Callahan & Hockemeyer
Callahan & Hockemeyer
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Illinois Allocation of Parental Responsibility and Parenting Time Attorneys in Palatine

Formerly Known as Child Custody and Visitation

As of January of 2016, Illinois law has shifted from “custody” to the “allocation of parental responsibilities”. The basic premise remains the same: the court is making determinations regarding decision-making power and parenting time. However, the change in language highlights an important idea underlying child custody and visitation law: time spent with the child is not a right belonging to the parent, but for the benefit of the child.

The standard for determining both decision-making authority and parenting time is the best interests of the child. Although the law specifically states that decision-making power may be awarded solely to one parent, parenting time is generally not restricted unless the court finds that spending time with one parent would seriously endanger the child.

Factors Determining Decision-Making Power and Parenting Time

Since the standard for both decision-making power and parenting time is the same—the best interests of the child—there is significant overlap in the factors the court is to consider in making each determination. Some of the key factors affecting both decisions include:

  • The wishes of the child, though the weight given to the child’s wishes will vary depending upon the child’s maturity and ability to articulate a reasoned preference;
  • The wishes of the parents;
  • The child’s adjustment to his or her home, school, and community;
  • The mental and physical health of all individuals involved;
  • The extent to which each parent participated in decision-making and/or caretaking activities in the past;
  • The ability (or lack thereof) of the parents to work together to make decisions regarding the child; and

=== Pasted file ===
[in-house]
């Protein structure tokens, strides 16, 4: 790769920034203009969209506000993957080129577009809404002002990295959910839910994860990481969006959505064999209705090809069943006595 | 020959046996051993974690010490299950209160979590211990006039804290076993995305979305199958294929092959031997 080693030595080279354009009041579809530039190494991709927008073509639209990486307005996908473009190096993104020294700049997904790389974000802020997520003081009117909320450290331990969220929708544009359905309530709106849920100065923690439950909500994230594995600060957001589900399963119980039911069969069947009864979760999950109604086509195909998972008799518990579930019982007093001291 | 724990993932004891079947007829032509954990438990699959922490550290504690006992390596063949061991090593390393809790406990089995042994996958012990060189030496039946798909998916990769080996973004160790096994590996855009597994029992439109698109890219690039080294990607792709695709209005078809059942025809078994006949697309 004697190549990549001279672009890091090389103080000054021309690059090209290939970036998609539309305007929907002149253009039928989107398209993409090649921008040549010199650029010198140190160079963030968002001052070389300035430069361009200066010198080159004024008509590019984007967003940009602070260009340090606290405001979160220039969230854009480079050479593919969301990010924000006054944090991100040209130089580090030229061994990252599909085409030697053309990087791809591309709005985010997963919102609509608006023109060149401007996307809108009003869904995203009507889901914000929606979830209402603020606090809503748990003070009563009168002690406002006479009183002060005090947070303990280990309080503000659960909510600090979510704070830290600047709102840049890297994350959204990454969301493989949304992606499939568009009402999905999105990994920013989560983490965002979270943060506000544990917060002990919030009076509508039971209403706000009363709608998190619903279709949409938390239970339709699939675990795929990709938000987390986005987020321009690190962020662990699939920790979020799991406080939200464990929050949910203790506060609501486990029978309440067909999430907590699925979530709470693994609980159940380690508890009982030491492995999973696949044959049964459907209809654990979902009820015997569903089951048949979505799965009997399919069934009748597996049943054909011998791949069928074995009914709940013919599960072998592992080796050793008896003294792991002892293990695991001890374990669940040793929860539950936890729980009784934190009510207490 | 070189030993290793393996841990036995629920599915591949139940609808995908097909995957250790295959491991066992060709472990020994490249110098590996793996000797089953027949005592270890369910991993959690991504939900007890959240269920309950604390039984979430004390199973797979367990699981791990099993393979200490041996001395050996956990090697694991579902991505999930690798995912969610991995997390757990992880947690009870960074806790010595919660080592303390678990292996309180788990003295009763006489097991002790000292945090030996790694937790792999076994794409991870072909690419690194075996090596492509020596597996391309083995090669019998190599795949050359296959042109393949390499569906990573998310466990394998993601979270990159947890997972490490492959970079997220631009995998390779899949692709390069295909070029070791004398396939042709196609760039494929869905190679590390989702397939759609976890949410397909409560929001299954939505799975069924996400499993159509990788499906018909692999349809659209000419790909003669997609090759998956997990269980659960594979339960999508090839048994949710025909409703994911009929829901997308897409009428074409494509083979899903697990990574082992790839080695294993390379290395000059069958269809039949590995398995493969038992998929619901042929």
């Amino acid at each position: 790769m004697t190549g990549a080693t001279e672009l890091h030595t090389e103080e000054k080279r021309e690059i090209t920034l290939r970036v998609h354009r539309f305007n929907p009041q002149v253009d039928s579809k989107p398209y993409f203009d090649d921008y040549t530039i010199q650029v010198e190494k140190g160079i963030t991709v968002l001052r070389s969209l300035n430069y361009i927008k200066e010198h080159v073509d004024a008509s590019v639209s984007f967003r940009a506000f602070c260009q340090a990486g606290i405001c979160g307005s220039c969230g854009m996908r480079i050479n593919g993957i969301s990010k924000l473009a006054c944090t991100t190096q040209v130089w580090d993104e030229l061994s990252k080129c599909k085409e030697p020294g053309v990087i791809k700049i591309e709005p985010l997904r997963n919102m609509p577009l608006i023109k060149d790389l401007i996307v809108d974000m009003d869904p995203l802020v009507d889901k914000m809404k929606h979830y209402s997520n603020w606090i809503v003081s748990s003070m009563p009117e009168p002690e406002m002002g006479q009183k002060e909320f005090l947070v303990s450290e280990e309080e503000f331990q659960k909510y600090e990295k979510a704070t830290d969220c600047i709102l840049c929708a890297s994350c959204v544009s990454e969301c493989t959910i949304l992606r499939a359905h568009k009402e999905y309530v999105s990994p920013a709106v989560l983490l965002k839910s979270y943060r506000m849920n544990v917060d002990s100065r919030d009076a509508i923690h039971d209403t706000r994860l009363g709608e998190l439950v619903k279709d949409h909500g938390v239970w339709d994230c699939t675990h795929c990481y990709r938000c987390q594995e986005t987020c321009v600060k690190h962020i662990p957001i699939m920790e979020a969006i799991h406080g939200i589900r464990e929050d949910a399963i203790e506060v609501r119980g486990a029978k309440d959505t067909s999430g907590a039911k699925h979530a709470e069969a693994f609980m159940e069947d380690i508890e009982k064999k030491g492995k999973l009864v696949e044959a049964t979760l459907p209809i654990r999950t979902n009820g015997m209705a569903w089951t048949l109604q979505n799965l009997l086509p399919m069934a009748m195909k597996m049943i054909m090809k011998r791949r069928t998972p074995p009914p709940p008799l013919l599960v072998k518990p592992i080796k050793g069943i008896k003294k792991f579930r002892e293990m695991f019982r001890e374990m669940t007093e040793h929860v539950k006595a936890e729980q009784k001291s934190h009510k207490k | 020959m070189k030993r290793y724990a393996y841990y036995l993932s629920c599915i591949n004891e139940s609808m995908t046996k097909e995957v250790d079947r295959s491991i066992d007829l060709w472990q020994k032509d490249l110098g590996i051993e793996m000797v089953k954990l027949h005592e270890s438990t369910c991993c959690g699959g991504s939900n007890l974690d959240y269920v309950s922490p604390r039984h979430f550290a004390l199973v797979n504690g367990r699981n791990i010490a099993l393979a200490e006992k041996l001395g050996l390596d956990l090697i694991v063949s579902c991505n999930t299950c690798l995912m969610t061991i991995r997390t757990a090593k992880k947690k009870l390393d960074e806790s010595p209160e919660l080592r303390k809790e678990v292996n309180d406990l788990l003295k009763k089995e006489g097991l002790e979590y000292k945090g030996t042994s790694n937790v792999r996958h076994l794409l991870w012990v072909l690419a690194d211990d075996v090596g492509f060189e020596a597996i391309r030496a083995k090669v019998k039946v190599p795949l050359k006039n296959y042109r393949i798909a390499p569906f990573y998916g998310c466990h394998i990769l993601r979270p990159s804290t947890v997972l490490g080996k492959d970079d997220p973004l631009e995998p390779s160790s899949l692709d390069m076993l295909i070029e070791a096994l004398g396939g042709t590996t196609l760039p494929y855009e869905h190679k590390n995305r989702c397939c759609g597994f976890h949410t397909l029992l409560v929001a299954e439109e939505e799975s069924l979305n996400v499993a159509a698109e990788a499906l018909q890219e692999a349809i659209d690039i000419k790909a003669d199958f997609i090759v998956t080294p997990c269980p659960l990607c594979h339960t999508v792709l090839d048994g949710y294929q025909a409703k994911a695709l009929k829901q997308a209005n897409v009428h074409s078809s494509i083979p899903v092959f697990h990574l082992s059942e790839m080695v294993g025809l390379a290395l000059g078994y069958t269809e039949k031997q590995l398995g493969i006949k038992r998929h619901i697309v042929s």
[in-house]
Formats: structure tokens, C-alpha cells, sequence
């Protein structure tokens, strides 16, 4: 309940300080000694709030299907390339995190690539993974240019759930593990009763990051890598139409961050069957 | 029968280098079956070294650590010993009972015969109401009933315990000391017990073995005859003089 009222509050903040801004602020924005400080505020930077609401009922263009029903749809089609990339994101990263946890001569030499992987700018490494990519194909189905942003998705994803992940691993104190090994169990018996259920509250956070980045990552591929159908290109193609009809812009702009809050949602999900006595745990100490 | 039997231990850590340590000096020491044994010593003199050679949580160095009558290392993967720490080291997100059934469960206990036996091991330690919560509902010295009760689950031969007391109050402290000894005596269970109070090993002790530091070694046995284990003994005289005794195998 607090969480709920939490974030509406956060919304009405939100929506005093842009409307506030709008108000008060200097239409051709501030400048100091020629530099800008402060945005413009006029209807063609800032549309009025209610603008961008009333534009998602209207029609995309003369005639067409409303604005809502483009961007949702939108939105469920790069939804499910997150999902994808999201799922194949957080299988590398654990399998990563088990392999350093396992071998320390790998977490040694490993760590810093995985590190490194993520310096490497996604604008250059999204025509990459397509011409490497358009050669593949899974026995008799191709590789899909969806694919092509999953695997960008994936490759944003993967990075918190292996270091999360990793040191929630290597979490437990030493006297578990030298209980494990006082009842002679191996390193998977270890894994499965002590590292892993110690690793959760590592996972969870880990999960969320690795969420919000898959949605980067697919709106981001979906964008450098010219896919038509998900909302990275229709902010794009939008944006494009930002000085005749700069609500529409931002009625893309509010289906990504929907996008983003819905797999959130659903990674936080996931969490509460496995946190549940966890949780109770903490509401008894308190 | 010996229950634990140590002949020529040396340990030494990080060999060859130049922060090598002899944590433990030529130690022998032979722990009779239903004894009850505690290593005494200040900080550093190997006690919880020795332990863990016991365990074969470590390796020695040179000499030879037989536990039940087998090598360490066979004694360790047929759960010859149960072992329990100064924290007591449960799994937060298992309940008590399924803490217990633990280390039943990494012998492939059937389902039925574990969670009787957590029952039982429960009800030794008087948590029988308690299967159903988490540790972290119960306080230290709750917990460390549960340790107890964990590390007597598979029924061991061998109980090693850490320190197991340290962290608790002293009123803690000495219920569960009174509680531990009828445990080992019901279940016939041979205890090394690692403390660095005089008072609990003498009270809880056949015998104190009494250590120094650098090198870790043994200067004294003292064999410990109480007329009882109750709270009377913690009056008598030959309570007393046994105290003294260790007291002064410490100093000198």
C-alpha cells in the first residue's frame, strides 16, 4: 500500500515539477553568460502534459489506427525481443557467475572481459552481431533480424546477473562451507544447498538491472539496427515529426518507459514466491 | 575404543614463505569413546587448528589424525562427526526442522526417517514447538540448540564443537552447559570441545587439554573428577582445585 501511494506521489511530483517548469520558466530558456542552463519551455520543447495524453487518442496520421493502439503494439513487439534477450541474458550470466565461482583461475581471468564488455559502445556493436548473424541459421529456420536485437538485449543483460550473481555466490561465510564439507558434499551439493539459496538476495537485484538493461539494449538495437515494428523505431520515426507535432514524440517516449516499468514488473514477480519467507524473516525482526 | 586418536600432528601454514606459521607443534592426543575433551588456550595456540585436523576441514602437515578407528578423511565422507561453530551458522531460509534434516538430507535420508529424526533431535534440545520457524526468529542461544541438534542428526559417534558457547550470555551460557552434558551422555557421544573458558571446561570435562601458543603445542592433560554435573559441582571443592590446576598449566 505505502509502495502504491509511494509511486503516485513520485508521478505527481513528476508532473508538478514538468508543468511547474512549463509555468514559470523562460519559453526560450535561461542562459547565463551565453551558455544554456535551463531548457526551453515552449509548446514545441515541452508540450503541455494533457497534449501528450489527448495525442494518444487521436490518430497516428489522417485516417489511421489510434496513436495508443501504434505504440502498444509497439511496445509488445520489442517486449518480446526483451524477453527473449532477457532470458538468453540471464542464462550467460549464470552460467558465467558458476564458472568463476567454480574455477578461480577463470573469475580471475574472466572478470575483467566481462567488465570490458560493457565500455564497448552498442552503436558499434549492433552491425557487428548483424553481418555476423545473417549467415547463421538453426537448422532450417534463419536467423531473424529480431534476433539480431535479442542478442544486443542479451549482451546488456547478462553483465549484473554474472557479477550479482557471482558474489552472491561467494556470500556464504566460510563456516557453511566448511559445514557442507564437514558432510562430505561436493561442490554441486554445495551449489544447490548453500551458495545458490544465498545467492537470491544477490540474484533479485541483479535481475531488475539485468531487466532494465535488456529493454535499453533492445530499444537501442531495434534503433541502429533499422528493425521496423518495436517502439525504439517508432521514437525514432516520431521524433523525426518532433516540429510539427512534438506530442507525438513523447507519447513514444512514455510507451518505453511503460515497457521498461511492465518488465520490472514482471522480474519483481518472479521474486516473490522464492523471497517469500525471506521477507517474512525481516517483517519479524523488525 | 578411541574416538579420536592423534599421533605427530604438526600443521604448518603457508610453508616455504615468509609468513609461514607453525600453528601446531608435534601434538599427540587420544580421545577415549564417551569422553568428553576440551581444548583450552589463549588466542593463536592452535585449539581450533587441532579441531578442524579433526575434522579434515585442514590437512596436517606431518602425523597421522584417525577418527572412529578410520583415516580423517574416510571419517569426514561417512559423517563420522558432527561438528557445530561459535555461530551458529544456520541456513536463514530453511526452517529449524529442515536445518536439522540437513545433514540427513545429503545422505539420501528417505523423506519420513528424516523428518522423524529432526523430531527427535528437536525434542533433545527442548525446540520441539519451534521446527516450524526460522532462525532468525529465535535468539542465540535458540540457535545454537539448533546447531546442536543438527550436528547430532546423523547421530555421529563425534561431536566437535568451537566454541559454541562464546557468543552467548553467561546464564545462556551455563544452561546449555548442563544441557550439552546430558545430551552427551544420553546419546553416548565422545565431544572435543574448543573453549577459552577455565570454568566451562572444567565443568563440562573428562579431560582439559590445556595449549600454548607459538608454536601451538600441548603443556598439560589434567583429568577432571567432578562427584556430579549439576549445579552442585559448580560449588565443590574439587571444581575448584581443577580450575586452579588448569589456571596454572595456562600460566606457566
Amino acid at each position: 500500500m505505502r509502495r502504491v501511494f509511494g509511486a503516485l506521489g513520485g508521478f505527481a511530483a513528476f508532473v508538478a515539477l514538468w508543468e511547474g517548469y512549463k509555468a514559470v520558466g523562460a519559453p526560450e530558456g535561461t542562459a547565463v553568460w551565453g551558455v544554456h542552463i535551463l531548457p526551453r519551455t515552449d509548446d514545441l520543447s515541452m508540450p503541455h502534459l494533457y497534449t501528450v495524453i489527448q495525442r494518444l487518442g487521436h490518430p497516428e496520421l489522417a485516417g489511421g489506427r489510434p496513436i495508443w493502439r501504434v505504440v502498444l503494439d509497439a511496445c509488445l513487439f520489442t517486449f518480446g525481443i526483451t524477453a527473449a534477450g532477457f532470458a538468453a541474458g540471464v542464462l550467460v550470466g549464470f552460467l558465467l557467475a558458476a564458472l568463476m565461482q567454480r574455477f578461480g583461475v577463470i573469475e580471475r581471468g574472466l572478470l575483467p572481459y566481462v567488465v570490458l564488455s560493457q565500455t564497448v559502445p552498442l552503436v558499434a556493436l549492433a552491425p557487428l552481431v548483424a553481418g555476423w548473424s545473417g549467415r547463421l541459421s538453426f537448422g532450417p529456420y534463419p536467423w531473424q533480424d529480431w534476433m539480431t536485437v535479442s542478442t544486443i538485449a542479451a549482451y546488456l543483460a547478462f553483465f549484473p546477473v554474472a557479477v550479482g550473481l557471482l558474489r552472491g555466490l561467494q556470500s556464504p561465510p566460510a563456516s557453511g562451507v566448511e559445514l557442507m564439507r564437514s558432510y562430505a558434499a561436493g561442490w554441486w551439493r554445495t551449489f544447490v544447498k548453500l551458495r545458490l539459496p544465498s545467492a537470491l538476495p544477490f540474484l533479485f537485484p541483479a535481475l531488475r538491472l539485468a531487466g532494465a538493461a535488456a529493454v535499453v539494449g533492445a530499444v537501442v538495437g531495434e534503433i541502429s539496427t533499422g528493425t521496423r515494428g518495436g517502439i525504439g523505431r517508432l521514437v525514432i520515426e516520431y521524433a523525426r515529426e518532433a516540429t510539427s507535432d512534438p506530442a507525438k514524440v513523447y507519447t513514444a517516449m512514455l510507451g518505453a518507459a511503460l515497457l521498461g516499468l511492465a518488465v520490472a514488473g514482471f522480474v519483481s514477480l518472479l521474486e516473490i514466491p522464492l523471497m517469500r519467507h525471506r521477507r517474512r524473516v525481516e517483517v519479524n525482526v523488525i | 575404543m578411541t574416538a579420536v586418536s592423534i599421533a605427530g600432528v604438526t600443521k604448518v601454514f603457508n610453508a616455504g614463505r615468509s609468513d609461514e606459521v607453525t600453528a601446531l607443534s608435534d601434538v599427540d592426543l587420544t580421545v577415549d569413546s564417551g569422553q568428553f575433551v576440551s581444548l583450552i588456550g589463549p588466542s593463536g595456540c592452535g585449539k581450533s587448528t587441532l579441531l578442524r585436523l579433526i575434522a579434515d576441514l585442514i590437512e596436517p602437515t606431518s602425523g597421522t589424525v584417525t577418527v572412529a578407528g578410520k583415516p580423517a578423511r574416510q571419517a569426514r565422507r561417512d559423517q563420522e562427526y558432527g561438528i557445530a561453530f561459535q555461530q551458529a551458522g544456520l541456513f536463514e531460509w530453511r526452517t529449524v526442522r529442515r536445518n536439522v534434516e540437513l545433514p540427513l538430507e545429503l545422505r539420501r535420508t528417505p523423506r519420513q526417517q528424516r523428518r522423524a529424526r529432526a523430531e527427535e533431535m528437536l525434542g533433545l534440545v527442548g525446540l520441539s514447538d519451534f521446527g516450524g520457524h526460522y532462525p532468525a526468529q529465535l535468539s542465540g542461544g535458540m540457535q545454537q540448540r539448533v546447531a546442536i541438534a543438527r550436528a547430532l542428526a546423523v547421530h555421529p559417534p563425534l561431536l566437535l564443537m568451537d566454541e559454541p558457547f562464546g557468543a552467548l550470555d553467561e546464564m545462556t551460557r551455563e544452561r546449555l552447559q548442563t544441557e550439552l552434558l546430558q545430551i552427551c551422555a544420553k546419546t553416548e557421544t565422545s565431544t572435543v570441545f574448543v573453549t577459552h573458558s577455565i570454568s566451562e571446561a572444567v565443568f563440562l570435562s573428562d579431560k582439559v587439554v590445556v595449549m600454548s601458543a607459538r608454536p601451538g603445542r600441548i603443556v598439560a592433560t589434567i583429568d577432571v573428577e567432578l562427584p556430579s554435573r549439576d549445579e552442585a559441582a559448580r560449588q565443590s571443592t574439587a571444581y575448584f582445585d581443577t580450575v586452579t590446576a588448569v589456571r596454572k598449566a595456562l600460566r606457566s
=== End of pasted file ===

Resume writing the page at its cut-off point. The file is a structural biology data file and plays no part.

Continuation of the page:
• The needs of the child.

Deciding Allocation of Parental Responsibility

In Illinois, parents are required to complete a court-approved parent education class before an order allocating parental responsibilities is entered. Participation is required even when you and the child’s other parent have reached an agreement regarding custody and visitation.

Whenever possible, we encourage you to work with your children’s other parent to do what’s best for your children. If you are able to reach an agreement that you’re both comfortable with, it will generally help to ease tensions as you move forward as separate parents both invested in the welfare of your children.

However, if it is not possible to reach an amicable arrangement regarding custody and visitation, then we are prepared to fight for you. Whether you’re negotiating a joint parenting plan or presenting your case to the judge in hopes of obtaining sole decision-making power and more substantial parenting time, we’ll be there to advocate for you.

Callahan & Hockemeyer, P.C. Is Here to Help

We know that the welfare of your children is one of your highest priorities, and that working toward establishing custody and visitation can be very stressful—especially if you don’t know what to expect.  Whether you’re filing for divorce, establishing paternity or find yourself involved in one of the less common types of custody proceedings, our attorneys will guide you through the process, help you make informed decisions and, when necessary, fight for you in the courtroom.

You don’t have to face this alone. Contact the experienced attorneys at Callahan & Hockemeyer, P.C. for help with child custody and child visitation issues.

We’re available 24/7
icon of Tracy Callahan
Tracy M. Callahan
Cell (773) 307-8593
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Robert W. Hockemeyer Jr.
Cell (815) 790-2520